Published: 11:00, May 27, 2024
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College students bristle at overbearing parents' WeChat groups
By Zou Shuo

Prevalence of monitoring divides opinion, raises concerns over data privacy

(LIANG LUWEN / FOR CHINA DAILY)

Nineteen-year-old Yang Yucheng thought she had escaped the days when she would have to bring home her test papers for her parents to sign, after heading off to college.

But when her parents revealed to her that they had already seen her results, when she returned home for a visit, she was shocked.

Organized by a student counselor, a WeChat group was set up for teachers and parents of students studying at the university, so that the parents could keep track of how their children were getting on.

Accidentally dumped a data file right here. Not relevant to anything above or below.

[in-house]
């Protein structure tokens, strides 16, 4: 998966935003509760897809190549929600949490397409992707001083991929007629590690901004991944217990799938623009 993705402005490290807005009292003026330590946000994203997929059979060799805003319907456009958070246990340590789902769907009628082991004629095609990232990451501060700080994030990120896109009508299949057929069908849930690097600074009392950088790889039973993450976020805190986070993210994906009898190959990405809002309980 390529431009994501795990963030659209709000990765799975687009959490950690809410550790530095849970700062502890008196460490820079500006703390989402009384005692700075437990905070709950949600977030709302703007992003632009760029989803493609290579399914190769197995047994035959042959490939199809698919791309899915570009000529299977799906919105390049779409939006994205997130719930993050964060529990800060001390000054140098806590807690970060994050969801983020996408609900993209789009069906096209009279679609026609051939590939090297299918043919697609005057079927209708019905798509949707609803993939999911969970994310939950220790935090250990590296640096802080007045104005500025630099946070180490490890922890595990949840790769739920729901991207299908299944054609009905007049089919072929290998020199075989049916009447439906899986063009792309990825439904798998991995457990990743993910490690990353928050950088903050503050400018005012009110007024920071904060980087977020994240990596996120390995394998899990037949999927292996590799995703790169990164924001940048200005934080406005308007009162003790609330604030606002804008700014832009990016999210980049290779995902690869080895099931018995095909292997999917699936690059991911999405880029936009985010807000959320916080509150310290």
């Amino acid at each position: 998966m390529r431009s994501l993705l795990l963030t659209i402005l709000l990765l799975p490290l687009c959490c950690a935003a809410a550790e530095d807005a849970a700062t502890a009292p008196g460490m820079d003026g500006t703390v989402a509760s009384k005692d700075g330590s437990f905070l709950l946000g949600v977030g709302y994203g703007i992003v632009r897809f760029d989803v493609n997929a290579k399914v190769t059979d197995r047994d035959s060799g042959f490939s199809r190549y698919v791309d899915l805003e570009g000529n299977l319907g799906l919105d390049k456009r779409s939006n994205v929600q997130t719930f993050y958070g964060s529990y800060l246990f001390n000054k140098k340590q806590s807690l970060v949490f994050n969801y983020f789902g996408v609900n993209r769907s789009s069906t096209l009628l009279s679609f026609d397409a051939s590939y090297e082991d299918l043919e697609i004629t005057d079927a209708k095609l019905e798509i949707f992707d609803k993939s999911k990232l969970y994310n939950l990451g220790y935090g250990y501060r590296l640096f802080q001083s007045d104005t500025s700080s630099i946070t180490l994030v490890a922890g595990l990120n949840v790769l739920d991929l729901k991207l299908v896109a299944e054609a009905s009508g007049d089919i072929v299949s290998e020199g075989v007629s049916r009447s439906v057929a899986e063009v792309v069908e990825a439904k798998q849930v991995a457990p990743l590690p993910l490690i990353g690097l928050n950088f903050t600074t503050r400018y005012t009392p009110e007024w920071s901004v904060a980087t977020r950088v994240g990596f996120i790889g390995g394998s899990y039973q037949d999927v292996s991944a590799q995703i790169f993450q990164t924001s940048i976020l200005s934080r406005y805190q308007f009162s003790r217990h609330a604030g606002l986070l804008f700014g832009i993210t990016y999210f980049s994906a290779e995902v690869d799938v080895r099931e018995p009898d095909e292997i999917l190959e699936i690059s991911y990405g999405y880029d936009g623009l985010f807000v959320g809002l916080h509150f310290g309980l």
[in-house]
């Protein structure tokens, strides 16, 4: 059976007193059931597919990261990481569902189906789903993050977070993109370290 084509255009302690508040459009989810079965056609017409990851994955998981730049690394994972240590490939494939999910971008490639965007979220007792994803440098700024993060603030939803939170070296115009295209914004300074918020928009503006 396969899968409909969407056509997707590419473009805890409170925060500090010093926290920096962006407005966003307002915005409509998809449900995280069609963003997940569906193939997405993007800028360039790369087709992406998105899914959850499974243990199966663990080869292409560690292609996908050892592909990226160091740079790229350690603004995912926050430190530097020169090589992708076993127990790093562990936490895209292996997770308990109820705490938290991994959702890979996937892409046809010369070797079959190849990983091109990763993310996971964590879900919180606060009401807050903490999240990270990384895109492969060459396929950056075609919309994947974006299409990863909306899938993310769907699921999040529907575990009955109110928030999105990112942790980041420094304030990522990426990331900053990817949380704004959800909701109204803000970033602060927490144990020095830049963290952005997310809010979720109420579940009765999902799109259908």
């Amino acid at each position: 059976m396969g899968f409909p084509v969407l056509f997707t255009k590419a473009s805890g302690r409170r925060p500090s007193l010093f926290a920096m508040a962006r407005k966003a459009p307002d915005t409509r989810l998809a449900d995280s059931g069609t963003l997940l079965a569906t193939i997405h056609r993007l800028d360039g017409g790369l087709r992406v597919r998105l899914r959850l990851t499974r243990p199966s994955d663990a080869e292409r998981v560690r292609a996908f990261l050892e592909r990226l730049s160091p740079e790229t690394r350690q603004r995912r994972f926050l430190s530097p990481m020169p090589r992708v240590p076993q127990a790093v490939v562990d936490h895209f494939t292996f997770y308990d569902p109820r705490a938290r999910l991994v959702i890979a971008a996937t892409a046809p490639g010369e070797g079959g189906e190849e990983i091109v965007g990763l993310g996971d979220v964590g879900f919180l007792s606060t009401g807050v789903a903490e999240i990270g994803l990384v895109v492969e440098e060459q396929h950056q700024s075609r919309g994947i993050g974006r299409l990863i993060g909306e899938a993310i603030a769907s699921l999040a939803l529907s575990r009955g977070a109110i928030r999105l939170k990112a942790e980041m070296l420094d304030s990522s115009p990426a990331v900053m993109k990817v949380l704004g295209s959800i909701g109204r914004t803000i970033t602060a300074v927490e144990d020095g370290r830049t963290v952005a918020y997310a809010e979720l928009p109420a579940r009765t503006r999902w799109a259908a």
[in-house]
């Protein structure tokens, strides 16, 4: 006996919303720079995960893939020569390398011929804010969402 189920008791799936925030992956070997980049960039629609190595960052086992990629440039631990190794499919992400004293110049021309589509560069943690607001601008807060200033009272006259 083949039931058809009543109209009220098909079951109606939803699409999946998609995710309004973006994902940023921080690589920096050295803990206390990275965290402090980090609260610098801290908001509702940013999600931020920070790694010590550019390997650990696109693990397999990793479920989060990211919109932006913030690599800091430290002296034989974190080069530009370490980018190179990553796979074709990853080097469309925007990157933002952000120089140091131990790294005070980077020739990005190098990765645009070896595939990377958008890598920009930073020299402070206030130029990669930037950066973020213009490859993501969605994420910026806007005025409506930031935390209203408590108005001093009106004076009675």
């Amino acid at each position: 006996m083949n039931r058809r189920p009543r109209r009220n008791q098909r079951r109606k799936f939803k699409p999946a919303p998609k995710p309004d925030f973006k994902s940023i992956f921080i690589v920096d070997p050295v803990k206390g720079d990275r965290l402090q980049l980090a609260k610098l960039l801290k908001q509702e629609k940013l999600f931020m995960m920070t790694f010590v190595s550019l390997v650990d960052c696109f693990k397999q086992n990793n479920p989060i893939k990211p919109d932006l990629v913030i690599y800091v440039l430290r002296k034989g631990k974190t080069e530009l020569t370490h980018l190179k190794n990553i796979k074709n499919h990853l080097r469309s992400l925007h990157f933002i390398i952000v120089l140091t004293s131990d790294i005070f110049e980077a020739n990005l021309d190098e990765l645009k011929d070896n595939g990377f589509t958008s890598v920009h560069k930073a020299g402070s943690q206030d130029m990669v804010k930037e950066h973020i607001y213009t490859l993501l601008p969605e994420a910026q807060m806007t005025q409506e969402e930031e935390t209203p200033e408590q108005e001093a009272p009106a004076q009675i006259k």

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However, this practice has divided opinion and raised concerns about the data privacy of adult-age students.

"It just felt weird. I am an adult and still need to go through the unpleasant experience of discussing my academic performance with my parents," said Yang, who is a second-year undergraduate student at Xi'an Jiaotong University in Shaanxi province.

According to Yang, the WeChat groups are aimed at boosting communication between the school and parents, but she had not been informed or asked if she would agree to her information being shared with others.